by Barbara Clark, Cape Cod Times
What it’s about: This 1972 homage to the world of vaudeville has a time-honored plot — it’s the old actors-not-speaking-to-each-other comic routine, sparked with vintage Neil Simon dialogue. Aging actors Al Lewis (Cleo Zani) and Willie Clark (Barry Lew) have baggage — a never-healed split in their longtime vaudeville partnership that goes way back for the old-time duo. Now, Lewis is a decade retired, while Clark is still struggling to find work, though his memory is slowly deserting him. Ben, Willie’s nephew and long-suffering agent (Ari Lew), has a one-show reunion in the works for the two old masters, if only they can stop trading insults. And therein lies the tale, as the frustrated Ben tries his best to hold the game together.
See it or not: See it for the dazzling performances of Cleo Zani and Barry Lew, who perfectly embody their roles as fading former partners, jumping on every stage moment as the consummate professionals they are. They’re more than just “containers” for Simon’s marvelous one-liners. To the character of Al, Zani brings an old man’s wistful consciousness of his aging self; you can almost watch him looking inward in a comic/sad way at just what he’s like as an old man. Barry Lew’s crotchety but lovable Willie calls out for affection even while zealously batting it away at every turn.
Highlights: There are countless moments to savor, among them a priceless scene where the actors try to arrange the chairs and table for rehearsal, neither wanting the other to prevail. And there’s a hilarious, slapstick vaudeville set piece featuring outlandish wigs and a cartoon-worthy fantasy nurse straight out of the comic strips, played to the hilt by Cara Gerardi.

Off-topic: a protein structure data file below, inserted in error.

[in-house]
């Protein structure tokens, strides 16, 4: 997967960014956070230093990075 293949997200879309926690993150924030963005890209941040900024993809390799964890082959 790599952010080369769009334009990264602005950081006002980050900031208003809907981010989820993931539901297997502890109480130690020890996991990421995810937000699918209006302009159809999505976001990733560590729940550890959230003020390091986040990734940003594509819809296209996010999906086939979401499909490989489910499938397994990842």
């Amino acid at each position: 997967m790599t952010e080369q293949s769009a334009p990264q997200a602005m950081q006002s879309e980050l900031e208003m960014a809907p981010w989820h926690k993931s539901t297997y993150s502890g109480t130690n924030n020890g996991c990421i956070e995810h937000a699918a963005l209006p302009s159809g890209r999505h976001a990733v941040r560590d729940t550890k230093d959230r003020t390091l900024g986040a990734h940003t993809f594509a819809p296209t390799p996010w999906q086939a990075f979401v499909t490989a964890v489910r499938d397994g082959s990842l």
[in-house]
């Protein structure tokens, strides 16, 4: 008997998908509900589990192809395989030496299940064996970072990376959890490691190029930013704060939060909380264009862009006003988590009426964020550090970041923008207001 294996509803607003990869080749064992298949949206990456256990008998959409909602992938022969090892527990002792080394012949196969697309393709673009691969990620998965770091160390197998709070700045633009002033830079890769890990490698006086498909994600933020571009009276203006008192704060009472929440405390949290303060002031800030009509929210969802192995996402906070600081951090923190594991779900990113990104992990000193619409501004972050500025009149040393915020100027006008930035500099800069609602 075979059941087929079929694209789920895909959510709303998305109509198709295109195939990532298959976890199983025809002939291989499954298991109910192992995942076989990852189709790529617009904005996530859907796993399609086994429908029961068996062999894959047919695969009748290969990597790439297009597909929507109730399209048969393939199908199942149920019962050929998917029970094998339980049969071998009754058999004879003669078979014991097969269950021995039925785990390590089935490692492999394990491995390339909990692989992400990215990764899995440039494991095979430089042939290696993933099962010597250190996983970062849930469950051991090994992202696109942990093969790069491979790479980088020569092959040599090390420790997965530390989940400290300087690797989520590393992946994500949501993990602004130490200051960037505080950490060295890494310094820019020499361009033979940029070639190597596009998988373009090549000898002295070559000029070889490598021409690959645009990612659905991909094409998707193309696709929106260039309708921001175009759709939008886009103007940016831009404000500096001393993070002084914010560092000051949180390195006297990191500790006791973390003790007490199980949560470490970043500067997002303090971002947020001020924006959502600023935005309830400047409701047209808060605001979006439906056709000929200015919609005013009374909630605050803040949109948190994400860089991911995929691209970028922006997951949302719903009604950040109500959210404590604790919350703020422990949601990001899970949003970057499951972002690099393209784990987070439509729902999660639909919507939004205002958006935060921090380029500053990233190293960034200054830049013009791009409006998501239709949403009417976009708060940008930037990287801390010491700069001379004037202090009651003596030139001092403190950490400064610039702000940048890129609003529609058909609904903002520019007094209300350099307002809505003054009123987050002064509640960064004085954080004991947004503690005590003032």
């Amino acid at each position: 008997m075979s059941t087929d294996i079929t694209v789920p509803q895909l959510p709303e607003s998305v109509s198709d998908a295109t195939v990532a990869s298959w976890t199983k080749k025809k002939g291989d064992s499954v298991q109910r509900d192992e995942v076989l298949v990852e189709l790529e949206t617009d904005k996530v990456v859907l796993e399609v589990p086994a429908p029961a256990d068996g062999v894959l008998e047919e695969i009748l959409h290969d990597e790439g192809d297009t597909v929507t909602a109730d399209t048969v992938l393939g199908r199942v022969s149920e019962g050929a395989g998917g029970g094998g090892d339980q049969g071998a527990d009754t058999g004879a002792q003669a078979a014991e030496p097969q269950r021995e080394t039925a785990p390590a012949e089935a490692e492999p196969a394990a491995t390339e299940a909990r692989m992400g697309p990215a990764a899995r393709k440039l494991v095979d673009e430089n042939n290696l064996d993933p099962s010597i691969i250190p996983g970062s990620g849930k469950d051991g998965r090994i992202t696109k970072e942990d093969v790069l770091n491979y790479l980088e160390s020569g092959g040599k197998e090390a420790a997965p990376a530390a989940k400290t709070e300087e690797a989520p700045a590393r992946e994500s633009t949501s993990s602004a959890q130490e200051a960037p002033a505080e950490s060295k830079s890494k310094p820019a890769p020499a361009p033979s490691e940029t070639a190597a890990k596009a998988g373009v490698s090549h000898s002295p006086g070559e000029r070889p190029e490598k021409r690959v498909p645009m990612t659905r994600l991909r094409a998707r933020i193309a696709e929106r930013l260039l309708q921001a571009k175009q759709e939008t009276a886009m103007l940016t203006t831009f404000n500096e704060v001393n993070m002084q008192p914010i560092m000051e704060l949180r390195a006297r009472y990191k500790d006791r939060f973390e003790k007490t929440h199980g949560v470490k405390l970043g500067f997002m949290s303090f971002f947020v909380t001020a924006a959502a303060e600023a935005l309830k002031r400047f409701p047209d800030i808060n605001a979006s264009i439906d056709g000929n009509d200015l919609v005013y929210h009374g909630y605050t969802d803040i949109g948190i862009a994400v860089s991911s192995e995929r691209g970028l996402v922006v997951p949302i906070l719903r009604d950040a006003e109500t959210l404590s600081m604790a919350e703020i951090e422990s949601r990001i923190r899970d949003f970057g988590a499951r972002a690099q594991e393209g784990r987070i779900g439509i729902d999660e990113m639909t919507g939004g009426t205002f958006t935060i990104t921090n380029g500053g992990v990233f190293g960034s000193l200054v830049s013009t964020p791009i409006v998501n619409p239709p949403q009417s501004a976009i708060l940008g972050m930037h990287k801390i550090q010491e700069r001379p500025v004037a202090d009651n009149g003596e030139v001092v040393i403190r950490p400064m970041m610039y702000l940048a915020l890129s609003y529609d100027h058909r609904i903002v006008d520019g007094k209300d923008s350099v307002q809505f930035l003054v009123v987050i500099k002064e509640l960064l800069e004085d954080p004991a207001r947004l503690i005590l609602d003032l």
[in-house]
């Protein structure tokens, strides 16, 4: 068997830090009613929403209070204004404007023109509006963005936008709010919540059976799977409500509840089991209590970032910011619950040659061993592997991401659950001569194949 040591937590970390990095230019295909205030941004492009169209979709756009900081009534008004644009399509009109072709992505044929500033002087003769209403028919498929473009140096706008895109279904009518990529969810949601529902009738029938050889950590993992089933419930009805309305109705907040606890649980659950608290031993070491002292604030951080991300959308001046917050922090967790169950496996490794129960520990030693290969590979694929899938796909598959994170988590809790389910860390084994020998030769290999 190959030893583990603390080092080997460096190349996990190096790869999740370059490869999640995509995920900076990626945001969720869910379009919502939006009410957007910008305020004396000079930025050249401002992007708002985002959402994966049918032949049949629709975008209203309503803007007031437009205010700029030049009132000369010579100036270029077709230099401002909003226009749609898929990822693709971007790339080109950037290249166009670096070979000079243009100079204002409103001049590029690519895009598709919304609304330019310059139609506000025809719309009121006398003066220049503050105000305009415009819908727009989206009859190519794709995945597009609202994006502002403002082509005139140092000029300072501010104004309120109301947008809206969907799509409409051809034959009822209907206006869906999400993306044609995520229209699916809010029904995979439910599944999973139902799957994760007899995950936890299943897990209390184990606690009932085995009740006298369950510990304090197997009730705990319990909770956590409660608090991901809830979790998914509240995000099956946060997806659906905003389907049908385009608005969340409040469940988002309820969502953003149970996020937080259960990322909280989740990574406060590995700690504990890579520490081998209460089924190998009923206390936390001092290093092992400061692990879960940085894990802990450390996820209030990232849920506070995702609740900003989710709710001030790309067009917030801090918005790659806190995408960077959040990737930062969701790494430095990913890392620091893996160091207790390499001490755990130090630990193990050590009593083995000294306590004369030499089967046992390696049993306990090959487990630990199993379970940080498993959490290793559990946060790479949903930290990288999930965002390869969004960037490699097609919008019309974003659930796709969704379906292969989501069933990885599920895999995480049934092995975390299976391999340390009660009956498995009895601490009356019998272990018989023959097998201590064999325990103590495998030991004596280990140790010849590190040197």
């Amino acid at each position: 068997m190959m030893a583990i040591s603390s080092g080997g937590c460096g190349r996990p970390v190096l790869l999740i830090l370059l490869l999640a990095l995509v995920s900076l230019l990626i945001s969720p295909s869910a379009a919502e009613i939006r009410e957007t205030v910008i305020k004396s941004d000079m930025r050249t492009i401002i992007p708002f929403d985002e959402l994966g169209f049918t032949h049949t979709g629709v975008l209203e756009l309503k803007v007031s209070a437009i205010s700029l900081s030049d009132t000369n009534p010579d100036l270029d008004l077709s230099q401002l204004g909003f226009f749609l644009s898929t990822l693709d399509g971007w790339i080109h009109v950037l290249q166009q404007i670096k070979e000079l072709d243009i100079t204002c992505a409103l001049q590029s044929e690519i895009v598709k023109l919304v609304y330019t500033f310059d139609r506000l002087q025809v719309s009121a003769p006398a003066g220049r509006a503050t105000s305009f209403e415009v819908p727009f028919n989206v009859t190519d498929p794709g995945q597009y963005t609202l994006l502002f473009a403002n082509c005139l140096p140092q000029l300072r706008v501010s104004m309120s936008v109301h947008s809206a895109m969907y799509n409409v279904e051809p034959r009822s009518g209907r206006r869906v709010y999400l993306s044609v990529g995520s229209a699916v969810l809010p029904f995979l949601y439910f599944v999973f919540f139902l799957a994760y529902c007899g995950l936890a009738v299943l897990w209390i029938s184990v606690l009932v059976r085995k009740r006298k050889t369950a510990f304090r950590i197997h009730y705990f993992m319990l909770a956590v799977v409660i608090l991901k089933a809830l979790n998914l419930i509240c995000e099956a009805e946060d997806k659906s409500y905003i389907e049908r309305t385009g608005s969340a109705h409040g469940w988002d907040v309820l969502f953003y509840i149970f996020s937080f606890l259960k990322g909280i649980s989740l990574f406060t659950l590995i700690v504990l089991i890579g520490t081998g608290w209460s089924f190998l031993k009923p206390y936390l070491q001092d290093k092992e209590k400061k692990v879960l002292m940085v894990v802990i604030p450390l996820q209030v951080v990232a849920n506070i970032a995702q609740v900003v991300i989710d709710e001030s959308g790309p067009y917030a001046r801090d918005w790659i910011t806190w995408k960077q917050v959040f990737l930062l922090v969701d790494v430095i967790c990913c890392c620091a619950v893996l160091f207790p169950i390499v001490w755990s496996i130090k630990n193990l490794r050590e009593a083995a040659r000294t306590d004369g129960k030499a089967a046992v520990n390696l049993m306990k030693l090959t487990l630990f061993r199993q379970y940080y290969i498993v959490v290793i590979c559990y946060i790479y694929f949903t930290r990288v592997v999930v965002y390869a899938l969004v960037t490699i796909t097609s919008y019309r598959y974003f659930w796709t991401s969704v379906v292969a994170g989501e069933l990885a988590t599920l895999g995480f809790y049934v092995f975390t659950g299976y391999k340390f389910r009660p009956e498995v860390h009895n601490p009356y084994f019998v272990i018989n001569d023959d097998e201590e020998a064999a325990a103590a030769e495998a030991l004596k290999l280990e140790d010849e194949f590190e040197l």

Interesting fact: Simon’s fictional team of Lewis and Clark looked back at a couple of real-life vaudeville teams from the early 20th century: Smith and Dale, who remained lifelong friends throughout their partnership, and the stage duo of Gallagher and Shean, who bickered constantly both on and off stage.
Worth noting: The evening is really a double look-back: Eventide’s production of Simon’s 1972 comedy is full of the hallmarks and humorous touchstones of the ‘70s era, which in turn frames an affectionate reprise of the long-gone days of vaudeville.
One more thing: “Sunshine Boys” turns out to be a family affair of sorts: Ruthe Lew, the director of this finely tuned production, is the wife of Barry Lew, and Ari Lew is their son. All are well-known figures on the Cape Cod theater scene.
If you go: 7:30 p.m. Thursdays through Saturdays and 2 p.m. Sundays, through Sept. 25. (Sept. 18 performance sold out); Gertrude Lawrence Stage at Dennis Union Church, 713 Main St.; $31; 508-233-2148, https://www.eventidearts.org/